The IMF forecasts 4.6% growth for Central America in 2022

These are the IMF’s latest economic growth forecasts for Latin America and the Caribbean in 2020 and 2021, published Tuesday in the quarterly update of its World Economic Outlook (WEO).

The International Monetary Fund (IMF) published its global economic outlook on Tuesday, a day after it supported the continuation of Bulgarian Kristalina Georgieva as managing director of the fund after weeks of investigation.

The question of whether 68-year-old Georgieva will remain at the helm of the fund has been looming since the results of an investigation by law firm Wilmerhill were published on September 16 at the request of the World Bank’s ethics committee. .

The investigation indicated that Georgieva, managing director of the International Monetary Fund since October 1, 2019, manipulated banking information in favor of China, which she denied.

“Guide [del FMI] It found that information provided during the review did not conclusively establish that the Director-General played an inappropriate role in relation to Doing Business 2018, when she was CEO of the World Bank, according to the press release.

The text added: “After reviewing all the evidence presented, the Board of Directors reaffirms its full confidence in the leadership and ability of the Managing Director to continue to perform his duties effectively.”

The announcement comes as the International Monetary Fund and the World Bank begin their fall meetings on Monday with integrity as the bottom line.

The two bodies say they have confidence in Georgieva’s “commitment” to “adhering to the highest standards of governance and integrity at the IMF”.

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However, the Board of Directors plans to meet in the future to “consider possible additional measures to ensure the solidity” of the institution in this matter.

The investigation became known amid complex negotiations the World Bank had with China over the bank’s capital increase.

“The Hard Episode”

For her part, Georgieva stressed that this is a “difficult episode on a personal level”, while reiterating that the facts are “unfounded.”

He responded, “As the International Monetary Fund meets this week, I am honored to lead such a talented team that is working tirelessly to address the world’s greatest challenges, from fighting COVID-19 to fighting climate change and fighting economic inequality.”

The issue has led to a deep split among the IMF’s 24 executive board members.

While France, the United Kingdom, and Europe in general have expressed support for Georgieva, the United States has been more reluctant to endorse it.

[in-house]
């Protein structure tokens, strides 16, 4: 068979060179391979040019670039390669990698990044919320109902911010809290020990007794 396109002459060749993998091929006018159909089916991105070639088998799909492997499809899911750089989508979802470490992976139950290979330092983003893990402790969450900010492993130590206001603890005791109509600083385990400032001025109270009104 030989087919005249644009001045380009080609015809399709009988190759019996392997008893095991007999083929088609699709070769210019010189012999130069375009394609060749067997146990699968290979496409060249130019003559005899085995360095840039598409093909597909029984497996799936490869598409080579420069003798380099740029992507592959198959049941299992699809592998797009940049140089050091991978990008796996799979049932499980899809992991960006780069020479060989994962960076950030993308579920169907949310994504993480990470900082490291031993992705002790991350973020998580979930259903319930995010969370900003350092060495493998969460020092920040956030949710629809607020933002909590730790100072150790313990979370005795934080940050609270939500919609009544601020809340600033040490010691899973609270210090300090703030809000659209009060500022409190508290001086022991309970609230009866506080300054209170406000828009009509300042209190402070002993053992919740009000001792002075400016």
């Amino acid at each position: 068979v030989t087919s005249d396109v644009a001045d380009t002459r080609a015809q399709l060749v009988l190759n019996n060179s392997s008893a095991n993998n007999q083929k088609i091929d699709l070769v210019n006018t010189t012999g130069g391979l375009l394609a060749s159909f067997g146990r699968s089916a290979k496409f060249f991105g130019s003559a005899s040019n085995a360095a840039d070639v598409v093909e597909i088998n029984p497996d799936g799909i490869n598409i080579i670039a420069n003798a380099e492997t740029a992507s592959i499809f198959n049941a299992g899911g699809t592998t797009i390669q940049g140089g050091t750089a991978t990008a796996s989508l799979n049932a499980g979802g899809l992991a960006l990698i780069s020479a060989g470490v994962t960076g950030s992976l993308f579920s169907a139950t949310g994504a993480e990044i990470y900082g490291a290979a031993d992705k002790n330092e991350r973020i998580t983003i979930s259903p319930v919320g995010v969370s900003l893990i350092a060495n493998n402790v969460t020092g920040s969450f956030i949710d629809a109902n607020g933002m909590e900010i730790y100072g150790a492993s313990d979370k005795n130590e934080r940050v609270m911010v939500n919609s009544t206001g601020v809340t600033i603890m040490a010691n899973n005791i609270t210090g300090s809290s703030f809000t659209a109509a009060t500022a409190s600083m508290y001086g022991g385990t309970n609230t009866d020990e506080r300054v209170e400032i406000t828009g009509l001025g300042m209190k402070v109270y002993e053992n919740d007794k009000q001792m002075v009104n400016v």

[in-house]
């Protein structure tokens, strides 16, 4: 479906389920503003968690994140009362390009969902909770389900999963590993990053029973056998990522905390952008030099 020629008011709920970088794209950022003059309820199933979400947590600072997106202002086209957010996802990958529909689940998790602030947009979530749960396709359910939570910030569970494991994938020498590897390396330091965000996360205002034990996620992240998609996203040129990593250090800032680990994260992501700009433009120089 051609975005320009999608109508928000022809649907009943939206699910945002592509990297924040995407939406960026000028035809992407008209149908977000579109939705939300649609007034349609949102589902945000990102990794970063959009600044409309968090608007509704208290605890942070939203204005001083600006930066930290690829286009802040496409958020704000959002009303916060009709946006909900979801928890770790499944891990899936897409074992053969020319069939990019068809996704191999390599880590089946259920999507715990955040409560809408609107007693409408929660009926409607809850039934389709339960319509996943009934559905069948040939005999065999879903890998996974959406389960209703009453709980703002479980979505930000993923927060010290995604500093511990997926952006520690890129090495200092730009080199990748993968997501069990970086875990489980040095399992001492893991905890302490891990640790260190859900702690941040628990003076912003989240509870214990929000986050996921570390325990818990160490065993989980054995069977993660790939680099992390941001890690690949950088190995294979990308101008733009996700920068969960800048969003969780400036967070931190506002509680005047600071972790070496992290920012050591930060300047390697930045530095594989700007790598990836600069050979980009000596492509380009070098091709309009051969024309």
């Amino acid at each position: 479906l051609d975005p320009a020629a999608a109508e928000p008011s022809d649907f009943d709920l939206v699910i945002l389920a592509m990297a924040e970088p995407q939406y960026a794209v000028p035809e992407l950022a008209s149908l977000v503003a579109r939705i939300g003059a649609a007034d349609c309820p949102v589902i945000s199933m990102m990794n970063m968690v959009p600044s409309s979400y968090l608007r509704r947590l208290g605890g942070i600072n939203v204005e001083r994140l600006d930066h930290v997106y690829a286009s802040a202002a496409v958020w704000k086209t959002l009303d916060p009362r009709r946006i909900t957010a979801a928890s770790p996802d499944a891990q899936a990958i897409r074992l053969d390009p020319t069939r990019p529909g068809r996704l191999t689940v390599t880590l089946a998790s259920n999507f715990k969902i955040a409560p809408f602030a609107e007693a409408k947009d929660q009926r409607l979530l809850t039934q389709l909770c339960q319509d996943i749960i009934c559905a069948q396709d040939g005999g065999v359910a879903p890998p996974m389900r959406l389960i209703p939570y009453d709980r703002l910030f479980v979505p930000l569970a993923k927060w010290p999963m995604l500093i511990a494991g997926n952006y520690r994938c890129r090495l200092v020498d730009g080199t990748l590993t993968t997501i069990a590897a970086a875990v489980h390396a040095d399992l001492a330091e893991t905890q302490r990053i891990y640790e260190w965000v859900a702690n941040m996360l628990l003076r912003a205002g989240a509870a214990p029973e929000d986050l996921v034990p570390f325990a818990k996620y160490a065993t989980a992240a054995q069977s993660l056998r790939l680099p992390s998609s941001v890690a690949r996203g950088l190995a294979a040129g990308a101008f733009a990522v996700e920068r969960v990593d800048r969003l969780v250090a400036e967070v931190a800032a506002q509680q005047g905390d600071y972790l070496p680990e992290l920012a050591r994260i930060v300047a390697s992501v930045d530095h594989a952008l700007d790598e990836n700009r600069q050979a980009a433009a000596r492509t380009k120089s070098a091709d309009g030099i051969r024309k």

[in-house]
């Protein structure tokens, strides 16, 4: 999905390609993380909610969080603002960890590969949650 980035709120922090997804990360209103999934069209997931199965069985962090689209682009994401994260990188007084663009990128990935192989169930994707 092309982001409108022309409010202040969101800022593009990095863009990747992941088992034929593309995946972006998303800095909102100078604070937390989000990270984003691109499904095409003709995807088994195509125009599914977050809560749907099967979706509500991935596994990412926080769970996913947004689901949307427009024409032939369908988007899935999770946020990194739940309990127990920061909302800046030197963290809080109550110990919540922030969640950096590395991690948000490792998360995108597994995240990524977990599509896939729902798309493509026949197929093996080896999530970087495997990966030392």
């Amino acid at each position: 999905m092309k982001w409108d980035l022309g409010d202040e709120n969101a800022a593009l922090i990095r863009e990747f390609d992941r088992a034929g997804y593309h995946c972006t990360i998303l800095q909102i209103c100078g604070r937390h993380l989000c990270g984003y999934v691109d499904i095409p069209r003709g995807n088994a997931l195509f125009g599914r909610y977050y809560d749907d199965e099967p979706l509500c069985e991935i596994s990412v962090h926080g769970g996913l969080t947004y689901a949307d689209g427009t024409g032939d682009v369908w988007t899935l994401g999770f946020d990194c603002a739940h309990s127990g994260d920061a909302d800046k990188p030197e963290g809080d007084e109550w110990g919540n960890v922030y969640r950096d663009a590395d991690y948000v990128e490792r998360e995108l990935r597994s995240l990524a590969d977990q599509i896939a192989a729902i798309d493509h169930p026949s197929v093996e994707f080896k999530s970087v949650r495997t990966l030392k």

Only at the end of nearly four weeks of discussions did the United States end up joining the Europeans who wanted Georgieva to reassert his position.

In a separate statement, US Treasury Secretary Janet Yellen said she met Georgieva on Monday to discuss “legitimate concerns” arising from the investigation and highlighted her commitment to “maintaining the integrity and credibility of the World Bank and the International Monetary Fund.”

However, like other members of the Executive Board of the International Monetary Fund, the Treasury considered that “in the absence of additional direct evidence of the role of the Director-General, there is no basis for changing the direction” of the Fund.

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The IMF said it had conducted a “comprehensive” and “objective” review of the issue, meeting eight times.


During a meeting with the board of directors, Georgieva lamented “the inaccuracies and erroneous assumptions made by the authors of the report.”

At the same time, he was supported by former World Bank officials and famous economists, including Nobel laureate Joseph Stiglitz.

The US Treasury warned on Monday that it would evaluate any news of the case.

The IMF Executive Board also noted that the World Bank’s investigation into potential employee misconduct in Doing Business was “ongoing.”

Georgieva took over as head of the fund on October 1, 2019, replacing Christine Lagarde of France, who was appointed as a member of the European Central Bank.

In 2019, the IMF authorities had to change the laws in order to ratify the appointment of Georgieva, who exceeded the established minimum age of 65 years.

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